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Drinks


Non-Alcoholic Drinks

Žinčica

Žinčica sheep milkŽinčica is a traditional Slovak product from sheep milk. The best kind is called Urda, it is denser than normal salty or sour žinčica. Especially in the summer it is a nice refreshing drink.

Kofola

Kofola is soft drink similar to Coca-Cola or Pepsi. It has been produced in Czech Republic and Slovakia since 1960s. Kofola is one of the most favorite soft drinks in Slovakia. There were nearly 20 million liters sold in 2004. With sells like that Kofola became the third most marketed soft drink on the Slovakian market.

The main ingredient of Kofola is Kofo syrup that consists of 14 natural ingredients (extracts from cherry, apple, currant, etc.), caramel and sugar. It contains less sugar than Coca-Cola or Pepsi and a bit more caffeine.

New types of Kofola were introduced in the last few years: Kofola Lemon, Kofola Sugar Free, and Cherry Flavoured Kofola.

Vinea

Vinea is grape-based carbonated soft drink. It was invented in 1973 by biochemist Ján Farkaš who was working for the Research Institute for Viticulture and Wine-making in Bratislava, Slovakia. Its production began in 1974.


Traditional Slovak Spirits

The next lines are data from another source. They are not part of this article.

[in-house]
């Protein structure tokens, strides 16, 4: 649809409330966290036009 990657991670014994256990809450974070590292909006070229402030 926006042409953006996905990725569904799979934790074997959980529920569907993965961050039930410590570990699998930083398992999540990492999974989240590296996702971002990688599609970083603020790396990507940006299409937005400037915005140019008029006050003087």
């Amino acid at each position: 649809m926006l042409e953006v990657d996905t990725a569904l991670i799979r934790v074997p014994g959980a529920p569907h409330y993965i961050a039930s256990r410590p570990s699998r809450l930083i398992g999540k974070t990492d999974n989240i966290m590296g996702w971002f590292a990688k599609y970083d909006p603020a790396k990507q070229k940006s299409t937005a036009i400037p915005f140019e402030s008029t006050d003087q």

Slivovica, borovička and demänovka are typical Slovak aperitifs.

Slivovica

SlivovicaSlivovica is a spirit made from ripe plums by fermentation, distillation and treatment of water. Slivovica is a classic noble spirit, which is produced by complex procedure with different results. It has a strong fruity aroma and taste with a bouquet of pits.

Borovička

BorovičkaBorovička is an alcoholic spirit, the Slovak national drink. It belongs to a group of fruit spirits; it has the refreshing effects with strong support for metabolism. It has a typical taste and aroma of juniper.

Demänovka

DemänovkaDemänovka is a herbal liqueur with sweet, delicate honey aromatic taste. This beverage is produced in two types, Demänovka herbal liqueur Demänovka 33% and Demänovka herbal bitter 38%. Liqueur is made from 14 kinds of herbs, honey and water from Tatras.


Slovak Beers

Production of beer in Slovakia has been known since the early Middle Ages. Some experts even believe that the word “beer” has an old Slavic origin. Currently, you can taste more than 60 different brands of beer production of Slovak breweries.